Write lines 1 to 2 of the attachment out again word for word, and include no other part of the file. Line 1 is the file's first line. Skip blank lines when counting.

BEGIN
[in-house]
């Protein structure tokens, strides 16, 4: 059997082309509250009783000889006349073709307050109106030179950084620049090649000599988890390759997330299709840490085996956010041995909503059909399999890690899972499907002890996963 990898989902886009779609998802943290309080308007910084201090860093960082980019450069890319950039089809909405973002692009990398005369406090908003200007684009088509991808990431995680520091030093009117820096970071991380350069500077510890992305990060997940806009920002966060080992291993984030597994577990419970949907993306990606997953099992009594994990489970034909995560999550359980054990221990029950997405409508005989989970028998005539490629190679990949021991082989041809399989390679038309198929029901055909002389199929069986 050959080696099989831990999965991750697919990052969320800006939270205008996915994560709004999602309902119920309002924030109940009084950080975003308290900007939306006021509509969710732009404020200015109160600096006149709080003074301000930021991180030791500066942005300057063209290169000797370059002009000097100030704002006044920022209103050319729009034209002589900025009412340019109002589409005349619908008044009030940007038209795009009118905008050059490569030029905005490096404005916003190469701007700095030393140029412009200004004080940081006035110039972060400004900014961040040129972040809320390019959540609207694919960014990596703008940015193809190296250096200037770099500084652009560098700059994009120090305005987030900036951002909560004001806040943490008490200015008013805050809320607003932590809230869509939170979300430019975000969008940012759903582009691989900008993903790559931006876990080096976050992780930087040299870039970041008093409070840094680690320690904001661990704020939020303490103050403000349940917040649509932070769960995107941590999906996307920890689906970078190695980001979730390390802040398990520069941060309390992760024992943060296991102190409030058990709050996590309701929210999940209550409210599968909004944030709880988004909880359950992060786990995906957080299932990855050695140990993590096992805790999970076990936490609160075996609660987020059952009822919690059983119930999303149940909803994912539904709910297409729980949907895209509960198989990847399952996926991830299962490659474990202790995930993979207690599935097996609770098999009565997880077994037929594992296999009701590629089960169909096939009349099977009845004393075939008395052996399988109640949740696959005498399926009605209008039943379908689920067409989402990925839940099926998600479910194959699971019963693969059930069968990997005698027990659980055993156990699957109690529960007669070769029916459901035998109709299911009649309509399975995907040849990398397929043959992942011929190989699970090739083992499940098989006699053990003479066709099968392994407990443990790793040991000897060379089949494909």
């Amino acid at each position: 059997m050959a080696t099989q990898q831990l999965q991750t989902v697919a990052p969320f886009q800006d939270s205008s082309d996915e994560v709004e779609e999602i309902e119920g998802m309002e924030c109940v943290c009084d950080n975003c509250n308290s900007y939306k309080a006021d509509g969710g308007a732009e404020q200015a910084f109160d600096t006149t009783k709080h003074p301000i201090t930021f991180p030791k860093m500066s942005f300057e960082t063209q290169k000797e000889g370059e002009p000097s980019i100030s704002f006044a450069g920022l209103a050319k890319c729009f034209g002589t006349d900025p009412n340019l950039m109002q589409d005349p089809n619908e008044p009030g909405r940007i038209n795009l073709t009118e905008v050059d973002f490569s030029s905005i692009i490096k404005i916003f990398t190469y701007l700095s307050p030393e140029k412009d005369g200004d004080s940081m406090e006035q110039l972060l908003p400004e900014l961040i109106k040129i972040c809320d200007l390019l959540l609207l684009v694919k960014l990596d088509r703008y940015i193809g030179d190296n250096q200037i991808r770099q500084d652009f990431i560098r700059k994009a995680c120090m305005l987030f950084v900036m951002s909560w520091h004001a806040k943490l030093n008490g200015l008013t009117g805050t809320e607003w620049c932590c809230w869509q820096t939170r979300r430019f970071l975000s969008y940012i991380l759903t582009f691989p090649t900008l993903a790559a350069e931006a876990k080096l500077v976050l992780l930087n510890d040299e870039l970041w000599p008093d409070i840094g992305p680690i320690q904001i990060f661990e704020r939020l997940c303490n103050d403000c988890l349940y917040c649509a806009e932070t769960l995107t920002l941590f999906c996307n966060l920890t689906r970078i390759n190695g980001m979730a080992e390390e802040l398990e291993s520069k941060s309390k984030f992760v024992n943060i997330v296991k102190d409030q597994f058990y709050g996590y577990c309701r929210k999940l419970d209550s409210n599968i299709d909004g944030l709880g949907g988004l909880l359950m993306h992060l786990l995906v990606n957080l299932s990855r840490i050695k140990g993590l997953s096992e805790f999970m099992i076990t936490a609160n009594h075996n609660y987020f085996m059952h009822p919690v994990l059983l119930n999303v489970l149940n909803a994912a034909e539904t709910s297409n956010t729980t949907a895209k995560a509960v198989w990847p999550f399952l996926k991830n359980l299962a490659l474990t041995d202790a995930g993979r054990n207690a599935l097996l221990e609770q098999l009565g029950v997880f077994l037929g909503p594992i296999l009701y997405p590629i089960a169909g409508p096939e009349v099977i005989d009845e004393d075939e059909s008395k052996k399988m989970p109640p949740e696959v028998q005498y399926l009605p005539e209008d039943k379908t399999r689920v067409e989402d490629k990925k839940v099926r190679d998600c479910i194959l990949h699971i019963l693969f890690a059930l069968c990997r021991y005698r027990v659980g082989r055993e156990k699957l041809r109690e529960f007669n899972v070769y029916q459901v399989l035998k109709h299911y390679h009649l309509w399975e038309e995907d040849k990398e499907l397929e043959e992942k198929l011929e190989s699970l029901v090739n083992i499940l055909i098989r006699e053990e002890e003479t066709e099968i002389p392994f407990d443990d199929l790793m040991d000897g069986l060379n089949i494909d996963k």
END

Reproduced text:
[in-house]
């Protein structure tokens, strides 16, 4: 059997082309509250009783000889006349073709307050109106030179950084620049090649000599988890390759997330299709840490085996956010041995909503059909399999890690899972499907002890996963 990898989902886009779609998802943290309080308007910084201090860093960082980019450069890319950039089809909405973002692009990398005369406090908003200007684009088509991808990431995680520091030093009117820096970071991380350069500077510890992305990060997940806009920002966060080992291993984030597994577990419970949907993306990606997953099992009594994990489970034909995560999550359980054990221990029950997405409508005989989970028998005539490629190679990949021991082989041809399989390679038309198929029901055909002389199929069986 050959080696099989831990999965991750697919990052969320800006939270205008996915994560709004999602309902119920309002924030109940009084950080975003308290900007939306006021509509969710732009404020200015109160600096006149709080003074301000930021991180030791500066942005300057063209290169000797370059002009000097100030704002006044920022209103050319729009034209002589900025009412340019109002589409005349619908008044009030940007038209795009009118905008050059490569030029905005490096404005916003190469701007700095030393140029412009200004004080940081006035110039972060400004900014961040040129972040809320390019959540609207694919960014990596703008940015193809190296250096200037770099500084652009560098700059994009120090305005987030900036951002909560004001806040943490008490200015008013805050809320607003932590809230869509939170979300430019975000969008940012759903582009691989900008993903790559931006876990080096976050992780930087040299870039970041008093409070840094680690320690904001661990704020939020303490103050403000349940917040649509932070769960995107941590999906996307920890689906970078190695980001979730390390802040398990520069941060309390992760024992943060296991102190409030058990709050996590309701929210999940209550409210599968909004944030709880988004909880359950992060786990995906957080299932990855050695140990993590096992805790999970076990936490609160075996609660987020059952009822919690059983119930999303149940909803994912539904709910297409729980949907895209509960198989990847399952996926991830299962490659474990202790995930993979207690599935097996609770098999009565997880077994037929594992296999009701590629089960169909096939009349099977009845004393075939008395052996399988109640949740696959005498399926009605209008039943379908689920067409989402990925839940099926998600479910194959699971019963693969059930069968990997005698027990659980055993156990699957109690529960007669070769029916459901035998109709299911009649309509399975995907040849990398397929043959992942011929190989699970090739083992499940098989006699053990003479066709099968392994407990443990790793040991000897060379089949494909």